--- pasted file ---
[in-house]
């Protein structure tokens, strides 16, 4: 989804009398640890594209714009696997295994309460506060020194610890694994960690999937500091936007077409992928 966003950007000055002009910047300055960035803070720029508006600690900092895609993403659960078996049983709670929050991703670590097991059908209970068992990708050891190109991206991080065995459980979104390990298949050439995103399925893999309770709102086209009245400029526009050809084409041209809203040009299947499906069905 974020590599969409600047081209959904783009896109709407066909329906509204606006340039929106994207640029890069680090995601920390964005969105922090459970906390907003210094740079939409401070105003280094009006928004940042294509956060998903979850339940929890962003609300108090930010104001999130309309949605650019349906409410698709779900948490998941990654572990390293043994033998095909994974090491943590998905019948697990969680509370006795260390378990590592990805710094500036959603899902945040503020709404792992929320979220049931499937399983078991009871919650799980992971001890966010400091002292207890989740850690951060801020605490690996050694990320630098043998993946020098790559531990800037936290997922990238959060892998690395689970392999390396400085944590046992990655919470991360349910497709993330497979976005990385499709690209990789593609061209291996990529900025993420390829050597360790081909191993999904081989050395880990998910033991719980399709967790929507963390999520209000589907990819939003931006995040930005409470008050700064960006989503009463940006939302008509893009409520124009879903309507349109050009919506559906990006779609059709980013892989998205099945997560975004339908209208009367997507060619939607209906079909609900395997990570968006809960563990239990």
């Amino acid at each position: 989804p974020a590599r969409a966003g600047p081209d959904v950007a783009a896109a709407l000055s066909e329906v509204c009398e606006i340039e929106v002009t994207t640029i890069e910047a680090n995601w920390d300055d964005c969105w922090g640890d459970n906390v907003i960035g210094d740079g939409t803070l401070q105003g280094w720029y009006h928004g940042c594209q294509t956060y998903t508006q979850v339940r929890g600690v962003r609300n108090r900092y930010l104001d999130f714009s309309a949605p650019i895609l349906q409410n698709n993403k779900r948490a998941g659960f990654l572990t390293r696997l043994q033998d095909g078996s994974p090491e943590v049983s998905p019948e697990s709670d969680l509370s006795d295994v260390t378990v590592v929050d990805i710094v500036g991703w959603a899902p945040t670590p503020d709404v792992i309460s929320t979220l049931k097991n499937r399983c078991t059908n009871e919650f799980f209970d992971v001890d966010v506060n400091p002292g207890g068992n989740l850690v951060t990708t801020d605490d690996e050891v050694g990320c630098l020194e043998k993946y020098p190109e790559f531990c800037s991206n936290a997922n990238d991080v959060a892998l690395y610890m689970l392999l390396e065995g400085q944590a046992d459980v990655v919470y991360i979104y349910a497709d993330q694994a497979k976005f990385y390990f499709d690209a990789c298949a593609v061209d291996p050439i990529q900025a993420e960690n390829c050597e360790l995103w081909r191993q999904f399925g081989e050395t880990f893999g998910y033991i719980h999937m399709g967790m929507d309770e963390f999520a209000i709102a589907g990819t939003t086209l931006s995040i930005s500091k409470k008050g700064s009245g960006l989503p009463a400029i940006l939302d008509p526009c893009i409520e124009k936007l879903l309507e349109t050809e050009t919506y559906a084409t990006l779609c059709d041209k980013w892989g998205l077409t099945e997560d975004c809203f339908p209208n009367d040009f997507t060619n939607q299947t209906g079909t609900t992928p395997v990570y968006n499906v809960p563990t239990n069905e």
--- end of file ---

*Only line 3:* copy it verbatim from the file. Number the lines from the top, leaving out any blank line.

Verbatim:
């Amino acid at each position: 989804p974020a590599r969409a966003g600047p081209d959904v950007a783009a896109a709407l000055s066909e329906v509204c009398e606006i340039e929106v002009t994207t640029i890069e910047a680090n995601w920390d300055d964005c969105w922090g640890d459970n906390v907003i960035g210094d740079g939409t803070l401070q105003g280094w720029y009006h928004g940042c594209q294509t956060y998903t508006q979850v339940r929890g600690v962003r609300n108090r900092y930010l104001d999130f714009s309309a949605p650019i895609l349906q409410n698709n993403k779900r948490a998941g659960f990654l572990t390293r696997l043994q033998d095909g078996s994974p090491e943590v049983s998905p019948e697990s709670d969680l509370s006795d295994v260390t378990v590592v929050d990805i710094v500036g991703w959603a899902p945040t670590p503020d709404v792992i309460s929320t979220l049931k097991n499937r399983c078991t059908n009871e919650f799980f209970d992971v001890d966010v506060n400091p002292g207890g068992n989740l850690v951060t990708t801020d605490d690996e050891v050694g990320c630098l020194e043998k993946y020098p190109e790559f531990c800037s991206n936290a997922n990238d991080v959060a892998l690395y610890m689970l392999l390396e065995g400085q944590a046992d459980v990655v919470y991360i979104y349910a497709d993330q694994a497979k976005f990385y390990f499709d690209a990789c298949a593609v061209d291996p050439i990529q900025a993420e960690n390829c050597e360790l995103w081909r191993q999904f399925g081989e050395t880990f893999g998910y033991i719980h999937m399709g967790m929507d309770e963390f999520a209000i709102a589907g990819t939003t086209l931006s995040i930005s500091k409470k008050g700064s009245g960006l989503p009463a400029i940006l939302d008509p526009c893009i409520e124009k936007l879903l309507e349109t050809e050009t919506y559906a084409t990006l779609c059709d041209k980013w892989g998205l077409t099945e997560d975004c809203f339908p209208n009367d040009f997507t060619n939607q299947t209906g079909t609900t992928p395997v990570y968006n499906v809960p563990t239990n069905e």